More and more, people who love to travel are looking for ways to continue to see the world while giving back to the communities they’re traveling to. They’re looking for something more inspiring and rewarding than you’re run-of-the-mill vacation on a beach or sightseeing.

One way travelers with the urge to give back during their travels can do so is by Wwoofing. Yes, you read that right – Wwoofing.

Wwoof stands for World Wide Opportunities on Organic Farms. It’s an organization that links volunteers with organic farms and growers. Why? According to the organization, the purpose is “to promote cultural and educational experiences based on trust and non-monetary exchanges thereby helping to build a sustainable global community.”

In return for volunteer help, WWOOF hosts offer food and accommodation as well as opportunities to learn about organic lifestyles.

Here’s how it works for volunteers. You live with your host and join in and help with the day-to-day activities on an organic farm. In most of the countries you can Wwoof, this exchange is based on four to six hours of help for a full day’s food and accommodation.

Some of the tasks you may help with include gardening, planting, sowing seed, making compost, weeding, cutting wood, harvesting, packing, milking, feeding livestock, repairing or building fencing, making mud bricks, or making wine, cheese or bread.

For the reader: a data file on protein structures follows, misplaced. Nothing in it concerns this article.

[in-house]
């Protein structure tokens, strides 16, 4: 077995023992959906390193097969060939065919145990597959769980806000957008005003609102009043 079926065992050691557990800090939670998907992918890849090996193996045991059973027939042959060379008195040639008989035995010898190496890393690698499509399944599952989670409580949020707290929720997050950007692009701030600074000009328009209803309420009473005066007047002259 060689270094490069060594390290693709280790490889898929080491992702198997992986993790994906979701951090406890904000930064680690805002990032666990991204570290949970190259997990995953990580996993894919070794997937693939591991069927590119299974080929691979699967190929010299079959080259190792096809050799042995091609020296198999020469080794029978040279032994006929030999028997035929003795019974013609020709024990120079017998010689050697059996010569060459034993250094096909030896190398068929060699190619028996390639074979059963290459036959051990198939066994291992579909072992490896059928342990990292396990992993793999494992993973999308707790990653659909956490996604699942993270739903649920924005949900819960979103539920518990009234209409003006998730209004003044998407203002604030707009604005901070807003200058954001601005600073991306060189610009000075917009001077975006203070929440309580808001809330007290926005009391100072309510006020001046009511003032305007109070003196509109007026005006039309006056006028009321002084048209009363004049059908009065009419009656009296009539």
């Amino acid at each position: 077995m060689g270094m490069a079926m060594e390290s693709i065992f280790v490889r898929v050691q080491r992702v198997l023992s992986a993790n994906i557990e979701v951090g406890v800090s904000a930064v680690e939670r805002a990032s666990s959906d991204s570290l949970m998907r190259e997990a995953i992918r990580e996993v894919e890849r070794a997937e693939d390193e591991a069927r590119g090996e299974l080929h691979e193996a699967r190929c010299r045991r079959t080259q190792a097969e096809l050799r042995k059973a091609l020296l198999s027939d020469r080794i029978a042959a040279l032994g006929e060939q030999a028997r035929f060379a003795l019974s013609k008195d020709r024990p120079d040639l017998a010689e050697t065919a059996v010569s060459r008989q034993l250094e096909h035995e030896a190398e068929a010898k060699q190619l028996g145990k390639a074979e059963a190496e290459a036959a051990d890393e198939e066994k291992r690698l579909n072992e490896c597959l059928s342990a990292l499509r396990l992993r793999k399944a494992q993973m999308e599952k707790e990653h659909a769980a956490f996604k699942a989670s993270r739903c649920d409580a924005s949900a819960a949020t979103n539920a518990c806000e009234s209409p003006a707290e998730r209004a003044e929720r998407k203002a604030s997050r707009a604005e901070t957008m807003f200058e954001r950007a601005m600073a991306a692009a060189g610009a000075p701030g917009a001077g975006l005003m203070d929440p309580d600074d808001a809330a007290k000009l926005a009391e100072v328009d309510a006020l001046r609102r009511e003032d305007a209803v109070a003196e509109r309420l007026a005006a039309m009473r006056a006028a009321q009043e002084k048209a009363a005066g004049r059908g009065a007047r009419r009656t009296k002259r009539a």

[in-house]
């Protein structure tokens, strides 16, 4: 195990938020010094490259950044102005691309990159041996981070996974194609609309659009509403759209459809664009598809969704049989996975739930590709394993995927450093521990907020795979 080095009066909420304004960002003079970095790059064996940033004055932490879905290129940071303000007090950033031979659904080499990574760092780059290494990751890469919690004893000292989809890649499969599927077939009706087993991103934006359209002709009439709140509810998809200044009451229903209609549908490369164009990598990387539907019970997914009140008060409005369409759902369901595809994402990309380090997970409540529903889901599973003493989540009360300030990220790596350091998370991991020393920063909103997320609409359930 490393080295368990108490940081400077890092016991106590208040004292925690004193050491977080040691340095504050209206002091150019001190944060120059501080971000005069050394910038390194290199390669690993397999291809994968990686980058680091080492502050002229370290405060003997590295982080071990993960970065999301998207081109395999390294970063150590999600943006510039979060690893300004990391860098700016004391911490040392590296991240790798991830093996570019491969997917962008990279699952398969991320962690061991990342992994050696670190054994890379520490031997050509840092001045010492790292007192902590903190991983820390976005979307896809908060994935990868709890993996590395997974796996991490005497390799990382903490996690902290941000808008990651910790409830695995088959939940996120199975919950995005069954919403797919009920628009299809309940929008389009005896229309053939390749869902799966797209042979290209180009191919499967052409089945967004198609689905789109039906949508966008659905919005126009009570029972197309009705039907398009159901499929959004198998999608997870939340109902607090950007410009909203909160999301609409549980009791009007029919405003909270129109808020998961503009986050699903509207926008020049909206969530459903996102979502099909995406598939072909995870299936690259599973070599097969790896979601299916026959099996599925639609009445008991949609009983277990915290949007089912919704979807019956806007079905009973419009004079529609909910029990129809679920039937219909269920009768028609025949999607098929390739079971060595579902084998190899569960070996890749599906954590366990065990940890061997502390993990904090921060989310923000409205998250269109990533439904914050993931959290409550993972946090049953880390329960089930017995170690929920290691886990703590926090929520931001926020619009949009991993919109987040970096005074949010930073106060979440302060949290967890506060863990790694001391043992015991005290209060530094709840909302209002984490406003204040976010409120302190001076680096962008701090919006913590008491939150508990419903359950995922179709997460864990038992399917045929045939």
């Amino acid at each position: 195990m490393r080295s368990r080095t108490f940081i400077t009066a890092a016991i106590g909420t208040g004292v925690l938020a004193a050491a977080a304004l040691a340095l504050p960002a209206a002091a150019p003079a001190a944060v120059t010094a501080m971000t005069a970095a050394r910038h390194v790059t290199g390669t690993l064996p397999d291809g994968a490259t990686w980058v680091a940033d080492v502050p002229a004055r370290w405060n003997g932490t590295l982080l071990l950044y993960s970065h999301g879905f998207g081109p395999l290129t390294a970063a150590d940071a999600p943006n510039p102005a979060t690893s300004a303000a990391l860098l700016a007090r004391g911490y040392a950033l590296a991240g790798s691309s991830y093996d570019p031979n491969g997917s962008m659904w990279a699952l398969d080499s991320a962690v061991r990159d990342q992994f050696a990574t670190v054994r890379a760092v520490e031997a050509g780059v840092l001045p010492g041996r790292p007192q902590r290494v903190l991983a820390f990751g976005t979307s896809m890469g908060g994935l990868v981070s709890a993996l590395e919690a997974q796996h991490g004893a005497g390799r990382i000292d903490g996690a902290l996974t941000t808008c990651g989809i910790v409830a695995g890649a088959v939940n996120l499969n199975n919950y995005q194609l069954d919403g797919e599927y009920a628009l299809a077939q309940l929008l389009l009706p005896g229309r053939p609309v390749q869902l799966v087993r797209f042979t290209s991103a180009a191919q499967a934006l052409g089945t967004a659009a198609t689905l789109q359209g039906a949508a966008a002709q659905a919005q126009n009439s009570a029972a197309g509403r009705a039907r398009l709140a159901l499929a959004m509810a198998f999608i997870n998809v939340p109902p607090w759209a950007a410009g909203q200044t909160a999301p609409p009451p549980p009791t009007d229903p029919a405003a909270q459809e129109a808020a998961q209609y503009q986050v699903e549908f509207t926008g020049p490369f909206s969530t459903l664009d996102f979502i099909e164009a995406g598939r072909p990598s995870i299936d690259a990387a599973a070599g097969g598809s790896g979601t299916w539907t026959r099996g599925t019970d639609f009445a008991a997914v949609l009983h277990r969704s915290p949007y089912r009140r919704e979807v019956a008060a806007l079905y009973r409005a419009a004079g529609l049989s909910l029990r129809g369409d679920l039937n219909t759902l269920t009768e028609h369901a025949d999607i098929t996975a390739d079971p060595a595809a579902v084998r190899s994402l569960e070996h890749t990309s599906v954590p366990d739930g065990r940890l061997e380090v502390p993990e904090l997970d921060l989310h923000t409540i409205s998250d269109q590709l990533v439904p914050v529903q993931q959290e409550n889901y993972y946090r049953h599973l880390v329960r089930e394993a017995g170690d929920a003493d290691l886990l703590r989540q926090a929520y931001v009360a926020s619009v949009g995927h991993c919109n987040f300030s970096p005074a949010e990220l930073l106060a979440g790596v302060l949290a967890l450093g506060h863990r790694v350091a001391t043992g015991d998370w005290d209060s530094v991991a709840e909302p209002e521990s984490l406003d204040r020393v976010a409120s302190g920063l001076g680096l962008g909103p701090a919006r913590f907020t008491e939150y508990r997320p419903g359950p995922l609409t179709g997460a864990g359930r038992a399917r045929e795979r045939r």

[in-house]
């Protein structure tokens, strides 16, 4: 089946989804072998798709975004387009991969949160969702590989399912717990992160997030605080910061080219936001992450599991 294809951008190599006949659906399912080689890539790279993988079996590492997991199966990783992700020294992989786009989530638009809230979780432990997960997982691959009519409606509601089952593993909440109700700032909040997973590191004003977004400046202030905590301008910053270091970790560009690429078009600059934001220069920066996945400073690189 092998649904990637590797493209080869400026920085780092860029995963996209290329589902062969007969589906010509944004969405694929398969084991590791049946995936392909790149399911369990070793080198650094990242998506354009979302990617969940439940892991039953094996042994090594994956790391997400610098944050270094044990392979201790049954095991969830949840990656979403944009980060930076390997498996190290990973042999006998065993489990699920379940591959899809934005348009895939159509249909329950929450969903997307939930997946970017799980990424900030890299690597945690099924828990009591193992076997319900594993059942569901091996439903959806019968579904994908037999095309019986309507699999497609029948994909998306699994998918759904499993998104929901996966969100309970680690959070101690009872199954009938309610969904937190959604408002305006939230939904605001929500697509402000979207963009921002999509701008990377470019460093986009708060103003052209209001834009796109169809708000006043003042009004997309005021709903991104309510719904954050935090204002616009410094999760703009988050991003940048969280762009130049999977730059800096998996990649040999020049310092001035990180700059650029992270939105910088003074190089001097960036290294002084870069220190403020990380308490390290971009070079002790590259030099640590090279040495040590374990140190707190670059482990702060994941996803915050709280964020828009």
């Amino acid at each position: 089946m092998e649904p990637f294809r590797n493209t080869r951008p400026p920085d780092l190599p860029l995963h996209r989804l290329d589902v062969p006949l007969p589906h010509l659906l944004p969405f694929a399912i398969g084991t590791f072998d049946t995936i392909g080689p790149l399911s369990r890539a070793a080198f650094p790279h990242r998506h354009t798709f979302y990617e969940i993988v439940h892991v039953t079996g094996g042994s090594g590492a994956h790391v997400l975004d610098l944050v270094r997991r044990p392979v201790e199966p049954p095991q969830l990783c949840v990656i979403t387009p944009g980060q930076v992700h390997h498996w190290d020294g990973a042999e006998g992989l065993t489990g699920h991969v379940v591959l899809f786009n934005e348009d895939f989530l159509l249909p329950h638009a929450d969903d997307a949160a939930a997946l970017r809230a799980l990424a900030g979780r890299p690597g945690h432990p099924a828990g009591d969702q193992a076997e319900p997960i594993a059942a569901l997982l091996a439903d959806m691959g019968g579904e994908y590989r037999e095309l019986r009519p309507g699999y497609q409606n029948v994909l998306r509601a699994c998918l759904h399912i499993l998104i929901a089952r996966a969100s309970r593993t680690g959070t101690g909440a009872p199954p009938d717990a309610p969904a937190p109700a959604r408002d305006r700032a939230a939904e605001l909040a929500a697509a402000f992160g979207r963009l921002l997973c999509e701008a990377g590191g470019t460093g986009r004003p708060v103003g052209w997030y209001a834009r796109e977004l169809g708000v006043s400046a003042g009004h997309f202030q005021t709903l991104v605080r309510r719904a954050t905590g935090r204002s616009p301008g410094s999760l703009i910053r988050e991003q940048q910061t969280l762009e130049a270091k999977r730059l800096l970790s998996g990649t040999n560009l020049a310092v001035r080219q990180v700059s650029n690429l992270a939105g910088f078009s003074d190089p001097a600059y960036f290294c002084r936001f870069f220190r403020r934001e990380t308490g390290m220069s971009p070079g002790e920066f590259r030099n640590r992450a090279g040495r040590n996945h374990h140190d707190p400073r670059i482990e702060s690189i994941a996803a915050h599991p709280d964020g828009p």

You’ll negotiate how long your stay at the farm is with your host, but most Wwoof stays are one to two weeks. However, you can stay as short as two or three days or as long as six months.

There are many countries around the world with national Wwoof groups and there are also countries that don’t have a national Wwoof group yet, but do have hosts. You can Wwoof in more than100 countries around the world; see a comprehensive list here.

Wwoof isn’t a new movement – for more than 40 years, it has spread from country to country. It was originally called “Working Weekends on Organic Farms” when it initially started in England in 1971. It all started with one woman living in London with the desire to access the countryside and support the organic movement.

Over the years, the demand for longer visits to farms increased and the name of the organization evolved to “Willing Workers on Organic Farms.” However, the word “work” in this name caused some controversy in certain regions, being associated with migrant work. In 2000, the group officially became known as “World Wide Opportunities on Organic Farms

Today, there are more than 50 Wwoof groups around the world. Wwoofers have contributed thousands of hours of help to organic growers and Wwoof hosts have lent their time and experience to Wwoofers, teaching them about a new life-changing way of life.

Would you ever consider Wwoofing? Let us know your thoughts on this topic, in the comments section below.


About The Author

Nicole Jenet is a writer at Scribewise. There's nothing she loves more than the feeling of warm sand beneath her feet and trying new, exotic cuisine. Visit

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